Jun 23, 2011

Collect the WWWorld by Domenico Quaranta

From the blog:

The last decade has seen an incredible growth in the production and distribution of images. The availability of unexpensive production means made amateur creativity increase exponentially, while the Internet provided a new platform of distribution for this kind of production, usually kept as private so far.

In the meantime, videogames, virtual worlds and systems such as Google Street View provided this mass of prosumers with whole worlds that can be built, implemented through their own creative practice, documented and used as tools for the development of new images and new narratives.

What is the impact of this process on art practice and on the artist – in the past, the only blessed depositary of the creative gesture? Which kind of dialogue is going on between amateur practices and codified languages?

Collect the WWWorld wants to demonstrate how the Internet generation is implementing and developing a practice started in the Sixties by Conceptual Art, and further developed in the next decades in the forms of Appropriation Art and postproduction: the practice of exploring, collecting, archiving, manipulating, reusing huge amounts of visual material produced by popular culture and advertising.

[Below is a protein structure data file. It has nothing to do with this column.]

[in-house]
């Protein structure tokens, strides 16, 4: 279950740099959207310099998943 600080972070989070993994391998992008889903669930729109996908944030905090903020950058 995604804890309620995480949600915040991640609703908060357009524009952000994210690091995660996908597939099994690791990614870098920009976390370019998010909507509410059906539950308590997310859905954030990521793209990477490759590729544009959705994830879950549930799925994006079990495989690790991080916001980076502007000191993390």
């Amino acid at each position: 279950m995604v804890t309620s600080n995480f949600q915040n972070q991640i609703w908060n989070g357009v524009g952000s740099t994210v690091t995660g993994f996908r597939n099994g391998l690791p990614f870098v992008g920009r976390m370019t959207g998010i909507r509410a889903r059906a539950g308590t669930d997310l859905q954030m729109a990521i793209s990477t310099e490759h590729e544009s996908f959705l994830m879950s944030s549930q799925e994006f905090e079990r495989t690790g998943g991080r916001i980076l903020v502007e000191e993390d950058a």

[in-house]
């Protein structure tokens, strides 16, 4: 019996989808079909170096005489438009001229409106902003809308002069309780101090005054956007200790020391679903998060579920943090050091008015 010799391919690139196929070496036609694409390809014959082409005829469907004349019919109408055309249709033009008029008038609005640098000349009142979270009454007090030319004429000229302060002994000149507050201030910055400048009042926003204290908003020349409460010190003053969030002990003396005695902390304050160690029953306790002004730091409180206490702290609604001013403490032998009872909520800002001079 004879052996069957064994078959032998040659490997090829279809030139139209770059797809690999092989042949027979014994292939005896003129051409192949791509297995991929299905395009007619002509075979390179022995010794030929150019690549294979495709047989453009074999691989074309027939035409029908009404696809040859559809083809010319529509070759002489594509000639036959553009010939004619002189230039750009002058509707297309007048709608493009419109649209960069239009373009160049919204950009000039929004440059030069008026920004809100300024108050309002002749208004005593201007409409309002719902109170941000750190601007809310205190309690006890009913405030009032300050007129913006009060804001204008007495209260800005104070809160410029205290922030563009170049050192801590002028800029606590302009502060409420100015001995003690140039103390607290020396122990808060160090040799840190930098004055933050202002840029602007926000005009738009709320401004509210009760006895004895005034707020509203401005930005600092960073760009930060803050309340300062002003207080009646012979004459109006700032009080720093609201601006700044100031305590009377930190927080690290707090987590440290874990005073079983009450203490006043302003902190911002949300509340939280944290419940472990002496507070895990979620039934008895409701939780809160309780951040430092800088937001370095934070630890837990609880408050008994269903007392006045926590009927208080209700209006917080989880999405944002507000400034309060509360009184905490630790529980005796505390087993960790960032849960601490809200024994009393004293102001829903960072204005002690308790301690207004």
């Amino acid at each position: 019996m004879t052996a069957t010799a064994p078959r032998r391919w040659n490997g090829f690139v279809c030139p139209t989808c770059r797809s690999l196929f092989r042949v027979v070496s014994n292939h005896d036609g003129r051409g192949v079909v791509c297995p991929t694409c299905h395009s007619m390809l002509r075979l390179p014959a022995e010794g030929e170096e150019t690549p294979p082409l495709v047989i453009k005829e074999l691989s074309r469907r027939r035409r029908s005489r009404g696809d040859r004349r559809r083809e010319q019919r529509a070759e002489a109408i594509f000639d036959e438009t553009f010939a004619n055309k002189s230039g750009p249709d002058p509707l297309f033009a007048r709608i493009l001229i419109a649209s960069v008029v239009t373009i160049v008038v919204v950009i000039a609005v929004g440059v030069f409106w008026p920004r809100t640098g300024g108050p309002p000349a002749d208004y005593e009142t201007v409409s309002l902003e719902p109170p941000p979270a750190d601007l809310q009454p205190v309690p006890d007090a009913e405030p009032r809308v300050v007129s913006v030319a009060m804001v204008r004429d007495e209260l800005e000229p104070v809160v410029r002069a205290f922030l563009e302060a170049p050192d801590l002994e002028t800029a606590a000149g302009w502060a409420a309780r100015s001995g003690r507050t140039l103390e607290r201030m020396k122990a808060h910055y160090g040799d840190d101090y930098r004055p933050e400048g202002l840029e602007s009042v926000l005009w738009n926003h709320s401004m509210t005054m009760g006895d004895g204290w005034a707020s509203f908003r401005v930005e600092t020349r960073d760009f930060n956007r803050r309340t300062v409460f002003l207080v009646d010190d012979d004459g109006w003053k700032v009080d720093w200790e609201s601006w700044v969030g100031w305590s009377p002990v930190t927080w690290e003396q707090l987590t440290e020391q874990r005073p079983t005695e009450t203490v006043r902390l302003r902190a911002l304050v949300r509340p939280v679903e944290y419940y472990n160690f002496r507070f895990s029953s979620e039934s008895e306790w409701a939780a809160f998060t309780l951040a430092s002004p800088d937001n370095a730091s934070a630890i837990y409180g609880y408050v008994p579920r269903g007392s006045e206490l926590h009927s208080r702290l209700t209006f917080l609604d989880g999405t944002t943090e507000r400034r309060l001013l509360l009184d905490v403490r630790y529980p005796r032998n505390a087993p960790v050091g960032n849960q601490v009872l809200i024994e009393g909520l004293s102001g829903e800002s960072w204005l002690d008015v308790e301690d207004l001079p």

However, today the mass media are replaced by a mass of mediators. Art is not responding to what they do with a more professional and technically advanced use of the same tools, but refining its own languages and codes. Contemporary artists inherited from Conceptual Art an extraordinary instrument that allows them keep and enforce their social role in the society of images and information: its ability to filter, analyze and refine the codes of cultural communication.

Thus, Collect the WWWorld is an attempt to show how art responds to the society of information.